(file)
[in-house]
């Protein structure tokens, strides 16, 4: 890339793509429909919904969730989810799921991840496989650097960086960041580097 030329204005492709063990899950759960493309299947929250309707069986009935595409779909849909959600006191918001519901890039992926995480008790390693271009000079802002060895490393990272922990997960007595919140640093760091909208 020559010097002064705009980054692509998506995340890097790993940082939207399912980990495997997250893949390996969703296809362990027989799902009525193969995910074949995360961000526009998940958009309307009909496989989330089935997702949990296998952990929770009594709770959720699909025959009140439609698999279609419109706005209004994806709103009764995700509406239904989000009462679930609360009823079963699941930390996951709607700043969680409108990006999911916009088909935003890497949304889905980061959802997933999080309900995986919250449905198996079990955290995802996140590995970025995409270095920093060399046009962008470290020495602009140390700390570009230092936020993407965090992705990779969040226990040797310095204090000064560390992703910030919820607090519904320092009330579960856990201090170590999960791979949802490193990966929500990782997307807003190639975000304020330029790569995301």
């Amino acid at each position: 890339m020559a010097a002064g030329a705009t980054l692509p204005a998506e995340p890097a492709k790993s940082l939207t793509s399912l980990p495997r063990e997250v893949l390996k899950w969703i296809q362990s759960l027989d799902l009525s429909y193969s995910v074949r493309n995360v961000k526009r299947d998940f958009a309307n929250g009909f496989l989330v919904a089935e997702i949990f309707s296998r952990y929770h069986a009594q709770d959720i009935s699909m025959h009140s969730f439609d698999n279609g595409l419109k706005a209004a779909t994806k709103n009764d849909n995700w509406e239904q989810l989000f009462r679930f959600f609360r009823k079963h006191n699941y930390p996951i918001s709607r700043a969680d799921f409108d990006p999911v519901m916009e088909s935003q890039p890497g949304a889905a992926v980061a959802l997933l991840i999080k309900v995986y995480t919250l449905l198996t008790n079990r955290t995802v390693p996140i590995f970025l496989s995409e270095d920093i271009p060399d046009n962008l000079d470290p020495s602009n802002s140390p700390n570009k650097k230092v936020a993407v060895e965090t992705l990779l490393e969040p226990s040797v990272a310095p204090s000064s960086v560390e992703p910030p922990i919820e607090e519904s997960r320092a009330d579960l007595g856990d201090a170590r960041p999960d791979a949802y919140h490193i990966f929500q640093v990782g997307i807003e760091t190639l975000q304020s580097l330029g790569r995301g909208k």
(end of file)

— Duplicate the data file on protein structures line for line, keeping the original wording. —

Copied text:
[in-house]
């Protein structure tokens, strides 16, 4: 890339793509429909919904969730989810799921991840496989650097960086960041580097 030329204005492709063990899950759960493309299947929250309707069986009935595409779909849909959600006191918001519901890039992926995480008790390693271009000079802002060895490393990272922990997960007595919140640093760091909208 020559010097002064705009980054692509998506995340890097790993940082939207399912980990495997997250893949390996969703296809362990027989799902009525193969995910074949995360961000526009998940958009309307009909496989989330089935997702949990296998952990929770009594709770959720699909025959009140439609698999279609419109706005209004994806709103009764995700509406239904989000009462679930609360009823079963699941930390996951709607700043969680409108990006999911916009088909935003890497949304889905980061959802997933999080309900995986919250449905198996079990955290995802996140590995970025995409270095920093060399046009962008470290020495602009140390700390570009230092936020993407965090992705990779969040226990040797310095204090000064560390992703910030919820607090519904320092009330579960856990201090170590999960791979949802490193990966929500990782997307807003190639975000304020330029790569995301």
């Amino acid at each position: 890339m020559a010097a002064g030329a705009t980054l692509p204005a998506e995340p890097a492709k790993s940082l939207t793509s399912l980990p495997r063990e997250v893949l390996k899950w969703i296809q362990s759960l027989d799902l009525s429909y193969s995910v074949r493309n995360v961000k526009r299947d998940f958009a309307n929250g009909f496989l989330v919904a089935e997702i949990f309707s296998r952990y929770h069986a009594q709770d959720i009935s699909m025959h009140s969730f439609d698999n279609g595409l419109k706005a209004a779909t994806k709103n009764d849909n995700w509406e239904q989810l989000f009462r679930f959600f609360r009823k079963h006191n699941y930390p996951i918001s709607r700043a969680d799921f409108d990006p999911v519901m916009e088909s935003q890039p890497g949304a889905a992926v980061a959802l997933l991840i999080k309900v995986y995480t919250l449905l198996t008790n079990r955290t995802v390693p996140i590995f970025l496989s995409e270095d920093i271009p060399d046009n962008l000079d470290p020495s602009n802002s140390p700390n570009k650097k230092v936020a993407v060895e965090t992705l990779l490393e969040p226990s040797v990272a310095p204090s000064s960086v560390e992703p910030p922990i919820e607090e519904s997960r320092a009330d579960l007595g856990d201090a170590r960041p999960d791979a949802y919140h490193i990966f929500q640093v990782g997307i807003e760091t190639l975000q304020s580097l330029g790569r995301g909208k």